There have been calls for more doctors in disadvantaged areas, because women in poorer communities are 33% more likely to die from breast cancer than wealthier women.
The Irish Cancer Society made the plea after the finding in a recent study by researchers from the National Cancer Registry Ireland (NCRI).
The report outlined how women in disadvantaged areas are less likely to contract breast cancer than women in more affluent areas, but have a heightened risk of death if they do suffer from the disease.
Women from poorer areas are less likely to attend a doctor, or attend a Breastcheck screening, according to the Irish Cancer Society.
This results in a later diagnosis and, with it, an increased chance of death.
The NCRI study, which was published recently, also showed that women who were diagnosed because they had symptoms of breast cancer had a poorer chance of survival than those whose cancers were found by BreastCheck.
Some 76.5% of women diagnosed through symptoms were from disadvantaged areas, compared to 67% of more affluent women.
Kathleen O’Meara, the head of advocacy and communications at the Irish Cancer Society, said there needed to be a debate as to the effectiveness of awareness campaigns, particularly regarding women from less well-off areas.
She said other questions needed to be asked, such as why women in poorer areas are more likely to continue smoking or find it harder to quit.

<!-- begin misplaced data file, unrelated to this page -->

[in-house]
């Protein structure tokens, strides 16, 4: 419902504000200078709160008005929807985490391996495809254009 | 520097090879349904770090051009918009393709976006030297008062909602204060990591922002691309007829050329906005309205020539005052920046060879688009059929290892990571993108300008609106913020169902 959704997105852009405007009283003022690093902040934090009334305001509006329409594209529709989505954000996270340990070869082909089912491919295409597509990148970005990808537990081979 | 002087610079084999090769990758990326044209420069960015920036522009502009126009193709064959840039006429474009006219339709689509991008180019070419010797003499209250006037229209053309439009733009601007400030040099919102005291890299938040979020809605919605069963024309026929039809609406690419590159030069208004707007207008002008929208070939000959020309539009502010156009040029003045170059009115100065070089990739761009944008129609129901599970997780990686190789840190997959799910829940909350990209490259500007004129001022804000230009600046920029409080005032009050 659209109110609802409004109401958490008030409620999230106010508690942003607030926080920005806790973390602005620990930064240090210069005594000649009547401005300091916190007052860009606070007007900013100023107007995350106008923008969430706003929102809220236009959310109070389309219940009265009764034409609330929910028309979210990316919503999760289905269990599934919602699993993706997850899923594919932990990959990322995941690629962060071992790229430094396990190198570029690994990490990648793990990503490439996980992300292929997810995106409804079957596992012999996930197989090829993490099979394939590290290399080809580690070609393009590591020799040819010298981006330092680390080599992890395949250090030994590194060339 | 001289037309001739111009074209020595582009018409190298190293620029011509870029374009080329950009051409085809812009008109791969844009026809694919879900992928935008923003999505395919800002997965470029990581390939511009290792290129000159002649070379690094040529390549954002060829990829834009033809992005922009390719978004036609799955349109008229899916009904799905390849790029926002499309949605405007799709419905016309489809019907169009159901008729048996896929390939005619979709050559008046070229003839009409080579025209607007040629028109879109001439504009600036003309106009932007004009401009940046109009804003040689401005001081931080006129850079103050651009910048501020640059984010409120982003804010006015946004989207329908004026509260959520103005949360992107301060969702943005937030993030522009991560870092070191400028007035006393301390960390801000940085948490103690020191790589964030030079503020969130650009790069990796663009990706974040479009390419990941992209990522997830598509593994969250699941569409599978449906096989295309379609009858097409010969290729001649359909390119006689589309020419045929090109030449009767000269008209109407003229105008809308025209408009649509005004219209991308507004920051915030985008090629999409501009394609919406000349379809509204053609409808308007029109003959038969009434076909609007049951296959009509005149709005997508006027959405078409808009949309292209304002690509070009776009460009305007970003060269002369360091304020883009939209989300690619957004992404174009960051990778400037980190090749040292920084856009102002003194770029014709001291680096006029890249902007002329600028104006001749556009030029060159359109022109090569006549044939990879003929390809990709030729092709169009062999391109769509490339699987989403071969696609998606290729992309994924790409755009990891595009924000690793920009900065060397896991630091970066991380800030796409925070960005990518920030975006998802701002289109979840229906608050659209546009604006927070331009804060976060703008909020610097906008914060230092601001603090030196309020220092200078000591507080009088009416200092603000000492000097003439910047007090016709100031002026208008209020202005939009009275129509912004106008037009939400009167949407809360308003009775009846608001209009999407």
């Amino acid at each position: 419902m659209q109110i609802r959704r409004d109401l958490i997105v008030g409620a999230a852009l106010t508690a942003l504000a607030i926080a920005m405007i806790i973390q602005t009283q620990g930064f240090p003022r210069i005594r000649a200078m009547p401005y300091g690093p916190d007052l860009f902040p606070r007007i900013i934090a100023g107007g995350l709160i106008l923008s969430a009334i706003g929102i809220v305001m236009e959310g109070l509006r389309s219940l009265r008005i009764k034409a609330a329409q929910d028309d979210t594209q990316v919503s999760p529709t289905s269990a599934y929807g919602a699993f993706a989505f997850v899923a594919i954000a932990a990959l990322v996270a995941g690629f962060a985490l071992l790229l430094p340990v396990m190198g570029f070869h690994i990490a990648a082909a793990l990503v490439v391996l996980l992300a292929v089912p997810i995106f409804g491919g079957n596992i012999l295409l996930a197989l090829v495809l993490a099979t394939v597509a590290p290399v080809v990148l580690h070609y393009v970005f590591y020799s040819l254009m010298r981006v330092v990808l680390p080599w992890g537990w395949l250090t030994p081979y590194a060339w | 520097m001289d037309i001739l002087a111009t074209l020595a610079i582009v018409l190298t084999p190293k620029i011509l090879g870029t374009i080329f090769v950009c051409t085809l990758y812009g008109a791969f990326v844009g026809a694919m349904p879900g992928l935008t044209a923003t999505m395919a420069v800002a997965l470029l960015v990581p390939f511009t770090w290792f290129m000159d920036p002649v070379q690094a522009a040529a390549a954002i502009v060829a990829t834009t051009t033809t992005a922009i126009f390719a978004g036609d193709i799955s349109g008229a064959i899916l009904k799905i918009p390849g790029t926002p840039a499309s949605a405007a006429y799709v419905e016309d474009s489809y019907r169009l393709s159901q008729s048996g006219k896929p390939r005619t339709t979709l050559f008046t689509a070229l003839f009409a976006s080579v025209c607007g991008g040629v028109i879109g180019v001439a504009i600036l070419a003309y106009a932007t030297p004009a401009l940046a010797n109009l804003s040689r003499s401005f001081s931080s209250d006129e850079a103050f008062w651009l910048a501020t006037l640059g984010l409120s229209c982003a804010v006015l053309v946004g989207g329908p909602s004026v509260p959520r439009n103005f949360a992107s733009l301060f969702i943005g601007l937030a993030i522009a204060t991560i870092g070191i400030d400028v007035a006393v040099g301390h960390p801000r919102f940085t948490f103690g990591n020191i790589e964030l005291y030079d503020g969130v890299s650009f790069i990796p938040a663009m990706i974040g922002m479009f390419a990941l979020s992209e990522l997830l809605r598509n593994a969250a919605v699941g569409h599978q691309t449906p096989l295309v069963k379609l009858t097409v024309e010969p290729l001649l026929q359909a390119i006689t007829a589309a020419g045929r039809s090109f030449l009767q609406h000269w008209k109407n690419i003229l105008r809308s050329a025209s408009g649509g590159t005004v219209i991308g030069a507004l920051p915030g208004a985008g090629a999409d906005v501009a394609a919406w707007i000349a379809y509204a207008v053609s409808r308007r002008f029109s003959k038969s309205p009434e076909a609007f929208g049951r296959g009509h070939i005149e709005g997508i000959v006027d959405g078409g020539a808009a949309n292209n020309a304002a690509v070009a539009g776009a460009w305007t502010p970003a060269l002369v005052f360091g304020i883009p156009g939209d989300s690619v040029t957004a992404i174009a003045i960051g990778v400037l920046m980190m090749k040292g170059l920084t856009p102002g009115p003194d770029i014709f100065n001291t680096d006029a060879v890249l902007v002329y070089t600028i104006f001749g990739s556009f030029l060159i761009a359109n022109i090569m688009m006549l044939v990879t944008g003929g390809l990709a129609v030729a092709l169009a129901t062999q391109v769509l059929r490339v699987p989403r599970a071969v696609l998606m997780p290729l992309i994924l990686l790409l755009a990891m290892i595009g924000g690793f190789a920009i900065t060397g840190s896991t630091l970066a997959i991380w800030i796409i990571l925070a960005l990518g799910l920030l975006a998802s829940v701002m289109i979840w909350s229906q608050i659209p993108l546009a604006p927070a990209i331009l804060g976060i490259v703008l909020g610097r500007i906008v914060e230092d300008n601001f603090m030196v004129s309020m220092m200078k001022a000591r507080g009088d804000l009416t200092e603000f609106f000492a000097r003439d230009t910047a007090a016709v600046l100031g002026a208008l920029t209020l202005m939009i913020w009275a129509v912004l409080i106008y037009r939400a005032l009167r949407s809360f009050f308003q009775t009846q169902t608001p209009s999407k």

“It is more related to the circumstances of the women: the pressure they’re under, low self-esteem, looking at why they are smoking,” she said.
“Where we have problems like this, we need to go to the communities themselves to see why fewer women go to screenings.”
She said while many women in more disadvantaged areas might have a medical card, other costs, such as childcare, travel and prescription charges, may be an obstacle, as well as “fear of a result” from a test.
GPs also agree with the need to target services at people in poorer areas, with a report by the Irish College of General Practitioners (ICGP), entitled ‘Irish General Practice: Working with Deprivation’, highlighting a healthcare gap between rich and poor areas.
It found that men in the poorest areas, on average, die 4.3 years earlier, and women 2.7 years earlier, than people in better-off areas, and that the GP/population ratio is below the national average in some areas.
For example, there is one GP per 1,600 population nationally, but the report outlines how, in north Dublin, the ratio is one GP per 2,500 population.
Its recommendations include incentives to hire more GPs, and more trainee GPs working in deprived areas.
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